Inflated COVID-19 death counts could cause vaccine trepidation
According to the Centers for Disease Control and Prevention (CDC), more than 318,000 Americans have died from COVID-19.
The pandemic has wrought pain and suffering on a massive scale. But reports are coming to light that suggest state COVID-19 death counts may be inflated, which sows public doubt, confusion and less trust in government.
For example, in Colorado, a county coroner is disputing the state’s official COVID-19 death count, after the state counted two victims of a murder-suicide as fatalities of COVID-19.
According to Grand County Coroner Brenda Brock, “These two people had tested positive for COVID, but that’s not what killed them. The gunshot wound killed them and it’s very misleading for you to put numbers out there saying these people died from COVID when that’s not what they died from.”
Brock added, “I realize yes, you’re trying to keep count of the numbers, but you need to do it right, and these people did not die of COVID, they died of gunshot wounds and that’s how it needs to be listed.”
What’s more, Brock says this problem is a statewide issue. “I got replies back from 80 percent of the coroners in the state all stating the same thing. They’ve all had the same problems, and these are in small counties, so it’s easy for us to keep track of our numbers,” said Brock.
Unsurprisingly, the problem of overestimating COVID-19 deaths is not limited to Colorado.
According to a new report from the Freedom Foundation, the same thing is occurring in Washington state.
As the report notes, “Since the start of the pandemic, [the Washington State Department of Health (DOH)] has attributed to COVID-19 the death of any person who tested positive for COVID-19 before their death. In May, the Freedom Foundation reported how this method resulted in the inclusion of deaths clearly unrelated to COVID-19. After admitting that it was attributing even deaths caused by things like gunshot wounds to COVID-19, DOH announced it would take steps to clean up its reporting process and removed some of the most obviously inappropriate deaths from its COVID-19 tally.”
However, the DOH has not implemented the necessary changes to ensure a more accurate count.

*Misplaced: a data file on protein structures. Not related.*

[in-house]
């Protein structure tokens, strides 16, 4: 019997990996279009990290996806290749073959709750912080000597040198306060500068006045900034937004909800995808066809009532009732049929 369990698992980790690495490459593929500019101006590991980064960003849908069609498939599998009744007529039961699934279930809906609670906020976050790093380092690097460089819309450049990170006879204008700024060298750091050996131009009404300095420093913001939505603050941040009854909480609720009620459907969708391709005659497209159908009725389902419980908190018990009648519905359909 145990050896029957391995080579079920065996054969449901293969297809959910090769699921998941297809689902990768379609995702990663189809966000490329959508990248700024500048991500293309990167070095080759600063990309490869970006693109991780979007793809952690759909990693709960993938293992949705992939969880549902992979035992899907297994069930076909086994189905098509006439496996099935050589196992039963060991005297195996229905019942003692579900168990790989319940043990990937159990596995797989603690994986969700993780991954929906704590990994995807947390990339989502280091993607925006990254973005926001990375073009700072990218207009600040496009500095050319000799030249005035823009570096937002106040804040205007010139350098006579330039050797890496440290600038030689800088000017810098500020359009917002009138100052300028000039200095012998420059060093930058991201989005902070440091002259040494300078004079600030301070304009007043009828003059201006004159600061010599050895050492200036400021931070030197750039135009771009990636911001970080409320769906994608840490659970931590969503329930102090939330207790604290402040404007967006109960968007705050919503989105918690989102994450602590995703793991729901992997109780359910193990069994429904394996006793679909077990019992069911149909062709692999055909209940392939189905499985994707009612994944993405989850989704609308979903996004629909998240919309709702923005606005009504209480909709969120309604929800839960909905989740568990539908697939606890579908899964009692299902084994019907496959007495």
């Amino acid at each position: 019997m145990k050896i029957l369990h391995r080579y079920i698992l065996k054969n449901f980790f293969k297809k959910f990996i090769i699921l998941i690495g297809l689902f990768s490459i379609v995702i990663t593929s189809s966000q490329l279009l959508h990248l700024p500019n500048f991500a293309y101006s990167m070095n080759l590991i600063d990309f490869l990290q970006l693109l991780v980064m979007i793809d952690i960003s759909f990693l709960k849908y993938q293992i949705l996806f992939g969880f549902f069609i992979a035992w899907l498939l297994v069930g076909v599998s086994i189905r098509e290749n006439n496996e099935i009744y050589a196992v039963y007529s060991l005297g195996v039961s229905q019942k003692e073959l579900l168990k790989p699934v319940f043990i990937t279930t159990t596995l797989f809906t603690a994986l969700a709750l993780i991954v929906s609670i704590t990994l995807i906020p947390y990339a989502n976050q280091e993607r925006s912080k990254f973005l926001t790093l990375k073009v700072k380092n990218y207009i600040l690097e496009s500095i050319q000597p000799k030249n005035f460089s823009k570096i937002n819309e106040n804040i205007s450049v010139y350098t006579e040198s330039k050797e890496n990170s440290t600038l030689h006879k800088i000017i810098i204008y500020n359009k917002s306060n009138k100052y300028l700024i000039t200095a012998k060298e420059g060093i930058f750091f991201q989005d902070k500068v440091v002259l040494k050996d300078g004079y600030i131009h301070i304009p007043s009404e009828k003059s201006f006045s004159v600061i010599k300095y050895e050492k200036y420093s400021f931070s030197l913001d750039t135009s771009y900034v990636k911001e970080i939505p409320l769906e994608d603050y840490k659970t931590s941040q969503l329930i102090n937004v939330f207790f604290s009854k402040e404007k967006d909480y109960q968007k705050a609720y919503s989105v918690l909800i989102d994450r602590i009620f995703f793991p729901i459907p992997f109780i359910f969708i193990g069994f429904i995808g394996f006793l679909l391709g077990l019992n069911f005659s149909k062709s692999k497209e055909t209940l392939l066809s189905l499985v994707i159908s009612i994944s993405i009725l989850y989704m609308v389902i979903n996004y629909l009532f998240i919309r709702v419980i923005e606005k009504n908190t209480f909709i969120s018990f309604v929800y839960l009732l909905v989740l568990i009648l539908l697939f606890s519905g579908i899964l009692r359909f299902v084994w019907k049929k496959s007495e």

As the report concludes, “The problem is when state officials represent this number to the public as the definitive number of deaths due to COVID-19, as they routinely do, without acknowledging the limitations of the information relied upon or providing context to help understand what the number really means.”
In other words, when governments are not honest and transparent about how they are counting COVID-19 deaths, public trust in government declines.
In fact, public trust in government has been decreasing for decades, reaching an all-time low of 17 percent in 2019.
This is important because the federal government, in cooperation with the states, is in the midst of rolling out the largest vaccination program in history. If Americans are increasingly suspicious of their government and the data it produces, this will not result in the high degree of public confidence that is necessary for a successful inoculation campaign.
Although it is difficult to determine the size and scope of the inflated death count on a national level, we can assume that the actual number of Americans who have died from COVID-19 is less than the government tally says.
If the government is misleading the public about the actual number of COVID deaths, public trust in government will wane, which is the last thing we need as the government tries to convince millions of Americans to voluntarily receive a government-approved vaccine.
Chris Talgo (email@example.com) is an editor at The Heartland Institute.
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